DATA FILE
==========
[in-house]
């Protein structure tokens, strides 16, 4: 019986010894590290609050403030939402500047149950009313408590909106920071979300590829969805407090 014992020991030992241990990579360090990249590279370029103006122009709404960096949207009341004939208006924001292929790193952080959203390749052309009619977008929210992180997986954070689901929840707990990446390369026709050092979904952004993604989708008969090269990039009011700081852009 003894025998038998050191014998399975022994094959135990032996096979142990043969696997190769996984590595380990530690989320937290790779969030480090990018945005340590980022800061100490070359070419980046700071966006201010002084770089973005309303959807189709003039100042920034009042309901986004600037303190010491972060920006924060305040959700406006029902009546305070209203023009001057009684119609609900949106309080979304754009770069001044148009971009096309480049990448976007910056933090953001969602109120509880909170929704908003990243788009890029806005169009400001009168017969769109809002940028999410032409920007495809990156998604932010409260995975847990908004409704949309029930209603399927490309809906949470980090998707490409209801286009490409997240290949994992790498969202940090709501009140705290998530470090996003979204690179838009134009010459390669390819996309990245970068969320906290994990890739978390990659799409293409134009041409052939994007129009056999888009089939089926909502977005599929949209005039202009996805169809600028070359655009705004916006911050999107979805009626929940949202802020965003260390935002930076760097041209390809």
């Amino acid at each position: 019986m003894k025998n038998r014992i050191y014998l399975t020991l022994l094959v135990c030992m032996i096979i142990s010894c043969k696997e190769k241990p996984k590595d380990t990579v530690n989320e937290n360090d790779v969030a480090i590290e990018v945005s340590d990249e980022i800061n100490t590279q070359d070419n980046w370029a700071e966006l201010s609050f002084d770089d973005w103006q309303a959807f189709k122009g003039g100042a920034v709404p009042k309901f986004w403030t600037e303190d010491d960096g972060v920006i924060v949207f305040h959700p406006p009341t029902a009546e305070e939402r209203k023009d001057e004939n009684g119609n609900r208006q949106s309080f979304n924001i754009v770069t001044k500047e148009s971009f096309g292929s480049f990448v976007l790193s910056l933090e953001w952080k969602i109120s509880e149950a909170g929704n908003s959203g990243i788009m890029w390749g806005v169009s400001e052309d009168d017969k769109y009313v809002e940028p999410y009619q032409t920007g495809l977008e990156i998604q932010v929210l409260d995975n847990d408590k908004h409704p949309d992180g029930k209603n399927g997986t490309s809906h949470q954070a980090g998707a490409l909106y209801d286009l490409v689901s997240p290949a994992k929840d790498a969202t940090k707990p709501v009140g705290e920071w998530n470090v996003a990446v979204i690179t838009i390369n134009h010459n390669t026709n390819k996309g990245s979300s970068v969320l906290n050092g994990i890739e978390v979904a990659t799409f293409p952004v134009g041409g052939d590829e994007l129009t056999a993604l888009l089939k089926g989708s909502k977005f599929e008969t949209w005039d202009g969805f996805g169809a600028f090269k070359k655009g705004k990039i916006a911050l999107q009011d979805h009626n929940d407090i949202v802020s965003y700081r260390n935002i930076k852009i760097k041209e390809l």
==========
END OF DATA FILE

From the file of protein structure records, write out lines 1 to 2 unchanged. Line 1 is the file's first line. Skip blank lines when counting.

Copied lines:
[in-house]
């Protein structure tokens, strides 16, 4: 019986010894590290609050403030939402500047149950009313408590909106920071979300590829969805407090 014992020991030992241990990579360090990249590279370029103006122009709404960096949207009341004939208006924001292929790193952080959203390749052309009619977008929210992180997986954070689901929840707990990446390369026709050092979904952004993604989708008969090269990039009011700081852009 003894025998038998050191014998399975022994094959135990032996096979142990043969696997190769996984590595380990530690989320937290790779969030480090990018945005340590980022800061100490070359070419980046700071966006201010002084770089973005309303959807189709003039100042920034009042309901986004600037303190010491972060920006924060305040959700406006029902009546305070209203023009001057009684119609609900949106309080979304754009770069001044148009971009096309480049990448976007910056933090953001969602109120509880909170929704908003990243788009890029806005169009400001009168017969769109809002940028999410032409920007495809990156998604932010409260995975847990908004409704949309029930209603399927490309809906949470980090998707490409209801286009490409997240290949994992790498969202940090709501009140705290998530470090996003979204690179838009134009010459390669390819996309990245970068969320906290994990890739978390990659799409293409134009041409052939994007129009056999888009089939089926909502977005599929949209005039202009996805169809600028070359655009705004916006911050999107979805009626929940949202802020965003260390935002930076760097041209390809």